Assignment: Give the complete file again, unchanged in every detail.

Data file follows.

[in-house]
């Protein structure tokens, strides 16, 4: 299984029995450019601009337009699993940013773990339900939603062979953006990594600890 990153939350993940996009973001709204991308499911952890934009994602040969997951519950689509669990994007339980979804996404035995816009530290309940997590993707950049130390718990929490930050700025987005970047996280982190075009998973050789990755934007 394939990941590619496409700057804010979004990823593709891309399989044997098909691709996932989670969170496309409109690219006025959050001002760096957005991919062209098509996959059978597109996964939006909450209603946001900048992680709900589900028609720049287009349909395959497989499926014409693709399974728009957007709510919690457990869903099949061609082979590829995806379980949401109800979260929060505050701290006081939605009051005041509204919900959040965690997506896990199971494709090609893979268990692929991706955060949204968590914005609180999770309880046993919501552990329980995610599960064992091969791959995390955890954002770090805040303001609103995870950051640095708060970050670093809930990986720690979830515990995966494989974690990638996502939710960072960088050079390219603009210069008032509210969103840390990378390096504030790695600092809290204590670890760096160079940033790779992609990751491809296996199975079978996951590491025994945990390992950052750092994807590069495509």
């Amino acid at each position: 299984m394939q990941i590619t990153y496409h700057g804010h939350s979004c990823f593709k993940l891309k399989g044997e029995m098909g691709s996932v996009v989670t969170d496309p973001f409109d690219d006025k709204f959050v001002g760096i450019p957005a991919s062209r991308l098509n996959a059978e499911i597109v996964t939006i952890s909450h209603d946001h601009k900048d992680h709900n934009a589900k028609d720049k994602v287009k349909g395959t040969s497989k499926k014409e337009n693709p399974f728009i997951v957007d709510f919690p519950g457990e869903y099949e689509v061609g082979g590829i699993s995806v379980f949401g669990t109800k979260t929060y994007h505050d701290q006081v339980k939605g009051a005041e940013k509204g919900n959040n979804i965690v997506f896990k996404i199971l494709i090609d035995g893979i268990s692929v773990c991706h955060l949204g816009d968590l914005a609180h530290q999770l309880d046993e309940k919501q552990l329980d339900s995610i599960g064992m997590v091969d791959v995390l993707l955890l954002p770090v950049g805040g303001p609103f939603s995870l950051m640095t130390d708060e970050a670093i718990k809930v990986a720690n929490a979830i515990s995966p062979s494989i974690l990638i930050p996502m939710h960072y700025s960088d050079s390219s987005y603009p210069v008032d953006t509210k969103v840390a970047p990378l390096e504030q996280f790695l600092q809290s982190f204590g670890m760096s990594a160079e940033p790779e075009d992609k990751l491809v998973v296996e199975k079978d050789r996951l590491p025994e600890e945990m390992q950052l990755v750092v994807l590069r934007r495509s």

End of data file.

[in-house]
């Protein structure tokens, strides 16, 4: 299984029995450019601009337009699993940013773990339900939603062979953006990594600890 990153939350993940996009973001709204991308499911952890934009994602040969997951519950689509669990994007339980979804996404035995816009530290309940997590993707950049130390718990929490930050700025987005970047996280982190075009998973050789990755934007 394939990941590619496409700057804010979004990823593709891309399989044997098909691709996932989670969170496309409109690219006025959050001002760096957005991919062209098509996959059978597109996964939006909450209603946001900048992680709900589900028609720049287009349909395959497989499926014409693709399974728009957007709510919690457990869903099949061609082979590829995806379980949401109800979260929060505050701290006081939605009051005041509204919900959040965690997506896990199971494709090609893979268990692929991706955060949204968590914005609180999770309880046993919501552990329980995610599960064992091969791959995390955890954002770090805040303001609103995870950051640095708060970050670093809930990986720690979830515990995966494989974690990638996502939710960072960088050079390219603009210069008032509210969103840390990378390096504030790695600092809290204590670890760096160079940033790779992609990751491809296996199975079978996951590491025994945990390992950052750092994807590069495509």
């Amino acid at each position: 299984m394939q990941i590619t990153y496409h700057g804010h939350s979004c990823f593709k993940l891309k399989g044997e029995m098909g691709s996932v996009v989670t969170d496309p973001f409109d690219d006025k709204f959050v001002g760096i450019p957005a991919s062209r991308l098509n996959a059978e499911i597109v996964t939006i952890s909450h209603d946001h601009k900048d992680h709900n934009a589900k028609d720049k994602v287009k349909g395959t040969s497989k499926k014409e337009n693709p399974f728009i997951v957007d709510f919690p519950g457990e869903y099949e689509v061609g082979g590829i699993s995806v379980f949401g669990t109800k979260t929060y994007h505050d701290q006081v339980k939605g009051a005041e940013k509204g919900n959040n979804i965690v997506f896990k996404i199971l494709i090609d035995g893979i268990s692929v773990c991706h955060l949204g816009d968590l914005a609180h530290q999770l309880d046993e309940k919501q552990l329980d339900s995610i599960g064992m997590v091969d791959v995390l993707l955890l954002p770090v950049g805040g303001p609103f939603s995870l950051m640095t130390d708060e970050a670093i718990k809930v990986a720690n929490a979830i515990s995966p062979s494989i974690l990638i930050p996502m939710h960072y700025s960088d050079s390219s987005y603009p210069v008032d953006t509210k969103v840390a970047p990378l390096e504030q996280f790695l600092q809290s982190f204590g670890m760096s990594a160079e940033p790779e075009d992609k990751l491809v998973v296996e199975k079978d050789r996951l590491p025994e600890e945990m390992q950052l990755v750092v994807l590069r934007r495509s």